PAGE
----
Bush Ballerinas

Western Queensland Road Trip #3 Gubberamunda State Forest

The wide expanse of Grafton Terrace Road is deceptive. While the track’s surface looks firm enough, the red sandy soil can be slippery, at times grabbing the tyres of our car and forcing them in a new direction, as if they have a life of their own. Luckily we’re in no hurry, driving at a speed which still allows for control over the steering wheel.

We’re headed north east of Roma to Gubberamunda State Forest, looking for ballerinas in the bush.

For a long time we peer out of the car windows, seeing none and wondering if we’ve gone too far and missed them altogether. Then suddenly we come across not just one or two, but dozens on the side of the road.

Xanthorrhoea johnsonii, commonly known as Johnsons Grass Tree or Queensland Grass Tree, is native to Australia and grows all over western Queensland. In this part of the state forest a stand of grass trees numbering in the hundreds flourishes.

Growing up to 5 metres tall and living for as long as 600 years, grass trees are instantly recognisable by their rough trunks, often blackened by bushfires, and the tuft of long grass-like leaves springing from the top. Old dried foliage bends downwards creating a “skirt” around the trunk.

With a light breeze lifting the leaves, the trees seem like dancers ready to twirl and flick their ballet tutus.

The playful addition of sunglasses almost brings Cousin It to life.

Although the soil quality is poor and there’s been no rain for months, the bush is well and truly alive. Purple nightshade flowers stand out brightly against the red surrounds while circular ant hills are like tiny sculptures, each one precisely and perfectly constructed.

purple nightshade

Our attention returns the grass trees for, although we’ve seen them elsewhere in Queensland, the sheer number here is spectacular. It’s as if a whole company of dancers is about to take to the stage.

56 thoughts on “Bush Ballerinas

  1. A beautiful selection of flora, and an apt name for grass trees. I’ve never heard them referred to as Ballerinas before. We were driving a similar dirt road yesterday with sand that could easily defy the drivers intentions. It was very narrow so a bit hairy when passing oncoming traffic – especially gung-hoes in a hire 4×4 who thought speed was the way go.

    Liked by 1 person

  2. Those ballerinas are so strange but look amazing, never seen anything like it before. Not sure about the ants though, need to keep away from your Aussie ones as they can be a little unfriendly!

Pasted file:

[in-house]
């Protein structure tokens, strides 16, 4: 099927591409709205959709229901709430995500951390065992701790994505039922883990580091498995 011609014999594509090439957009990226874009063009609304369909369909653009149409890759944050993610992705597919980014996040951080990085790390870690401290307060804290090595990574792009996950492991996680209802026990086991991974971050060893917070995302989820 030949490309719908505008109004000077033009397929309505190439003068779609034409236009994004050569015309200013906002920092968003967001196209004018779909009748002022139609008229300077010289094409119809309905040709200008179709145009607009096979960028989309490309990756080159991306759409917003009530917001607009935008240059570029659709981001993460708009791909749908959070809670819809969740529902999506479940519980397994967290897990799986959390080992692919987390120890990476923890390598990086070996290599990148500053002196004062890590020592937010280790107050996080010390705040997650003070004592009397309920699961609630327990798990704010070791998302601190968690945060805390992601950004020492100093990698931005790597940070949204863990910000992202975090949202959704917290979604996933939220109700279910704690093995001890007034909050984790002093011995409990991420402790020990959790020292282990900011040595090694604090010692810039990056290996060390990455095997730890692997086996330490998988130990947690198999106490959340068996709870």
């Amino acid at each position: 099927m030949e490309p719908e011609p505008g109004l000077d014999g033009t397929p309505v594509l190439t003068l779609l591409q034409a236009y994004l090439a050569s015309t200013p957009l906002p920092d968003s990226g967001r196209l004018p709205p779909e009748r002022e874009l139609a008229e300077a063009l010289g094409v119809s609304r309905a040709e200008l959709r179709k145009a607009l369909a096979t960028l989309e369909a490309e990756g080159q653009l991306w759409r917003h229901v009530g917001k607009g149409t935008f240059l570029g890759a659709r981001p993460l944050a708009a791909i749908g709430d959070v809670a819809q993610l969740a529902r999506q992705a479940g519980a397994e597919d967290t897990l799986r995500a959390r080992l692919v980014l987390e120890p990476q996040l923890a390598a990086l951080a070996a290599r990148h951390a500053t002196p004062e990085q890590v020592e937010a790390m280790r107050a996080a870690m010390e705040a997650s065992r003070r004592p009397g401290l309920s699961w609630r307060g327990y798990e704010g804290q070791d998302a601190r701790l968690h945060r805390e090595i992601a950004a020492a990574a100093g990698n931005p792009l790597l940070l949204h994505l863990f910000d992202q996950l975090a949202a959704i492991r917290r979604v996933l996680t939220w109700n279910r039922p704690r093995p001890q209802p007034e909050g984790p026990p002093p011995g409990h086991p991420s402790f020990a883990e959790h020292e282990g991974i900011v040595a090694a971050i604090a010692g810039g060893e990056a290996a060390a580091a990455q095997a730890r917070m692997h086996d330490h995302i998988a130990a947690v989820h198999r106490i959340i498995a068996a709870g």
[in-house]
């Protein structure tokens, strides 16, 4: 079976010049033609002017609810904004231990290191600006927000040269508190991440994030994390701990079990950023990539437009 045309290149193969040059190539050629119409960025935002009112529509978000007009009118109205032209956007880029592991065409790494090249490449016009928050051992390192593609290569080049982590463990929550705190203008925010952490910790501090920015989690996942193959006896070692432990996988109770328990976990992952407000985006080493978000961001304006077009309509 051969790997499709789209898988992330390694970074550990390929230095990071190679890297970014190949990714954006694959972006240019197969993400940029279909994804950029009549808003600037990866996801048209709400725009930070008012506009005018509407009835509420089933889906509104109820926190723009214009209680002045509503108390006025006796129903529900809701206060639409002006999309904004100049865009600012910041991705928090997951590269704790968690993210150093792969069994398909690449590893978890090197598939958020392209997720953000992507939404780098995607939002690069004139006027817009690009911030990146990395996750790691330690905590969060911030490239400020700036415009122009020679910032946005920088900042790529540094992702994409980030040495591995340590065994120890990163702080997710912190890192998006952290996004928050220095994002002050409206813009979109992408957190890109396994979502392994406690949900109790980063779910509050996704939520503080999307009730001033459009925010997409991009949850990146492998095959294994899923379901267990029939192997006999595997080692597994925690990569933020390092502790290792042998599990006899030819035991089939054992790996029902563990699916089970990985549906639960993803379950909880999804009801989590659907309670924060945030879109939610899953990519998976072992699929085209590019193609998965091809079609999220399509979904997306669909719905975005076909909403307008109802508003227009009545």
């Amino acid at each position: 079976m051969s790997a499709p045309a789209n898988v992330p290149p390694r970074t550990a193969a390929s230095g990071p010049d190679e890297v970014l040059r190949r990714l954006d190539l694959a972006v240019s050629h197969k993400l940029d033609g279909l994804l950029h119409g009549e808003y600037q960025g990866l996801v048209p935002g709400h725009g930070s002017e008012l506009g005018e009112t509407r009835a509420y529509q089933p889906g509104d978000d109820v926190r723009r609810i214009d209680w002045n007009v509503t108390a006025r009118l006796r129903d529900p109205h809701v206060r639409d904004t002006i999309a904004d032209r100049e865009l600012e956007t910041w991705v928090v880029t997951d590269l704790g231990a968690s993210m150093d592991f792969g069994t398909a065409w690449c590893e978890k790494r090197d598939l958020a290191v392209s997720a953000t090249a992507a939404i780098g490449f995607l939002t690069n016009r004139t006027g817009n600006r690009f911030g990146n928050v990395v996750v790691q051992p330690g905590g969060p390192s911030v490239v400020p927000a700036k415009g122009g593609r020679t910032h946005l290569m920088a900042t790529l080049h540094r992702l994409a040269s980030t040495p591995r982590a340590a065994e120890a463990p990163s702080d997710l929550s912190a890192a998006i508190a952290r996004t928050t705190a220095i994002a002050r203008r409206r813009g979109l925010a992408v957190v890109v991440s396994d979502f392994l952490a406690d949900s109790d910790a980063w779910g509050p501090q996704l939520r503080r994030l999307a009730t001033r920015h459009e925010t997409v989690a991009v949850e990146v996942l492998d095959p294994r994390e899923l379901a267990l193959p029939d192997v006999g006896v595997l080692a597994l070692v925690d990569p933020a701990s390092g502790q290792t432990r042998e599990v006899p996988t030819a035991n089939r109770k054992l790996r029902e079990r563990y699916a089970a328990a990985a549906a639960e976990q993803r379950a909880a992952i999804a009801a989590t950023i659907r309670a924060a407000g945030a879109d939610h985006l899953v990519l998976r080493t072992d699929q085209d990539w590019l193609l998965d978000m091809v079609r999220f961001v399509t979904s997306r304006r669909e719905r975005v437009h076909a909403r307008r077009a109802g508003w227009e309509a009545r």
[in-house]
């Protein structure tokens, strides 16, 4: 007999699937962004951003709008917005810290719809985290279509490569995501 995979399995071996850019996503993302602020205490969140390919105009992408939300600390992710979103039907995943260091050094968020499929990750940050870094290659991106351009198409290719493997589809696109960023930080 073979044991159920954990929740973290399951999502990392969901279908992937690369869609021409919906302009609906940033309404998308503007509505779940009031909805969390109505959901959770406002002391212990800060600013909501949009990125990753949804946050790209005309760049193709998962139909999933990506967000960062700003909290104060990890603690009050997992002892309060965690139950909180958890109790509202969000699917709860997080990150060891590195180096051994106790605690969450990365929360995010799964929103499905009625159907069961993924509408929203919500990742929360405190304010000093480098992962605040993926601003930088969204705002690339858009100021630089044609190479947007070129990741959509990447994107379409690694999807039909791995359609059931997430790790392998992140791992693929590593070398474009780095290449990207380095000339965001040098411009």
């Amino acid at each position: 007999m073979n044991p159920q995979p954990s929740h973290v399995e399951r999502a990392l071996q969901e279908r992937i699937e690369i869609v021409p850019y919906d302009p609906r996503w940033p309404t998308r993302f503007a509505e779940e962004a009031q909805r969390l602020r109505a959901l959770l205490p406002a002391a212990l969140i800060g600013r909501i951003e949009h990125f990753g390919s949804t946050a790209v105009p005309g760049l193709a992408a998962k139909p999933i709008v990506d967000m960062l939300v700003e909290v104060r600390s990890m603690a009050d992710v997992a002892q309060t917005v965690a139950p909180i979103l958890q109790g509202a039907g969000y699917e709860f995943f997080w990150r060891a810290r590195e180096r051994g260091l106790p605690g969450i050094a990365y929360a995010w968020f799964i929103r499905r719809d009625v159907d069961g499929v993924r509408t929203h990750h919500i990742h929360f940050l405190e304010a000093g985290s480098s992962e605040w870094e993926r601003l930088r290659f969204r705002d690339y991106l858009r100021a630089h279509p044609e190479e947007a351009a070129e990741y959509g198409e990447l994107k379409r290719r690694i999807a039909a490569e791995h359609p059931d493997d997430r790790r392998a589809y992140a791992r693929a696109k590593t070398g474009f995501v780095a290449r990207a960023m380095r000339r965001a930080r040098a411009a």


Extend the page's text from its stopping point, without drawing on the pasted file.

Liked by 1 person

  3. They do look like a ballet chorus in such a grouping – I have only seen them here in one garden near home and only a couple of the species and there are a few in the Eden Project Mediterranean biome: they are very interesting trees. I love the various patterns you found with your lens too. The Australian outback is what I love about your country, unique. The cities, nice as they are, are like any other modern metropolis around the world.

    Liked by 1 person

  4. Okay, this is really interesting. I wish I had a better word for it, but this is so unusual and I feel like I went to class and was learning about interesting aspects of Australia. When I saw the title, I couldn’t figure it out, but these trees are truly amazing. I will also never complain about the ant hills in my yard ever again. πŸ™‚

    Liked by 1 person

  5. As you were describing driving in the sand I couldn’t help but think the strategy is very similar to us driving in the snow! I adored the visit to the grass trees and giggled at the sunglasses addition. I know I would have been having a chat with all of them. Absolutely fascinating. I’ve definitely learned something new about Australia!

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  6. I had NO idea what a bush ballerina might be, and so I was eager to continue reading and hope that you were indeed going to catch a sighting. What a magnificent and unusual tree. Love the delicacy and amazed by the height and appearance! It is a “tree” right? Thanks for sharing these beauties.

    Peta

    Liked by 1 person

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